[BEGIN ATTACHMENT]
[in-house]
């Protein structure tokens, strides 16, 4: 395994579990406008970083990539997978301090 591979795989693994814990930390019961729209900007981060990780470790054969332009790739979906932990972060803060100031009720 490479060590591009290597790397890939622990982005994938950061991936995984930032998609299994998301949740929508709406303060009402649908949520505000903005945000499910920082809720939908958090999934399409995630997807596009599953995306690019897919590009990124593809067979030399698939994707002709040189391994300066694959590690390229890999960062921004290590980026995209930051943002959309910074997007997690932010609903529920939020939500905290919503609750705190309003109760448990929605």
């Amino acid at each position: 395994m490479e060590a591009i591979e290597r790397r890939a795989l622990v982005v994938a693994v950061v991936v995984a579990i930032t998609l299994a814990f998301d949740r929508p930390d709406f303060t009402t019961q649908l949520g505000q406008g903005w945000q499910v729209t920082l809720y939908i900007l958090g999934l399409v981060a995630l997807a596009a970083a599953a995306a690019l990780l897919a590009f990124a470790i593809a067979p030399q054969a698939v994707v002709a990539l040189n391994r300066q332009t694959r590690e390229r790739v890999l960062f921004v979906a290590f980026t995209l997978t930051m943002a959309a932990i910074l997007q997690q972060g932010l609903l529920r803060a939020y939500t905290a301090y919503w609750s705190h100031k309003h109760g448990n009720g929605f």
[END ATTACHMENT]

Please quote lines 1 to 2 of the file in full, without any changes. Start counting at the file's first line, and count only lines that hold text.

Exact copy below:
[in-house]
């Protein structure tokens, strides 16, 4: 395994579990406008970083990539997978301090 591979795989693994814990930390019961729209900007981060990780470790054969332009790739979906932990972060803060100031009720 490479060590591009290597790397890939622990982005994938950061991936995984930032998609299994998301949740929508709406303060009402649908949520505000903005945000499910920082809720939908958090999934399409995630997807596009599953995306690019897919590009990124593809067979030399698939994707002709040189391994300066694959590690390229890999960062921004290590980026995209930051943002959309910074997007997690932010609903529920939020939500905290919503609750705190309003109760448990929605």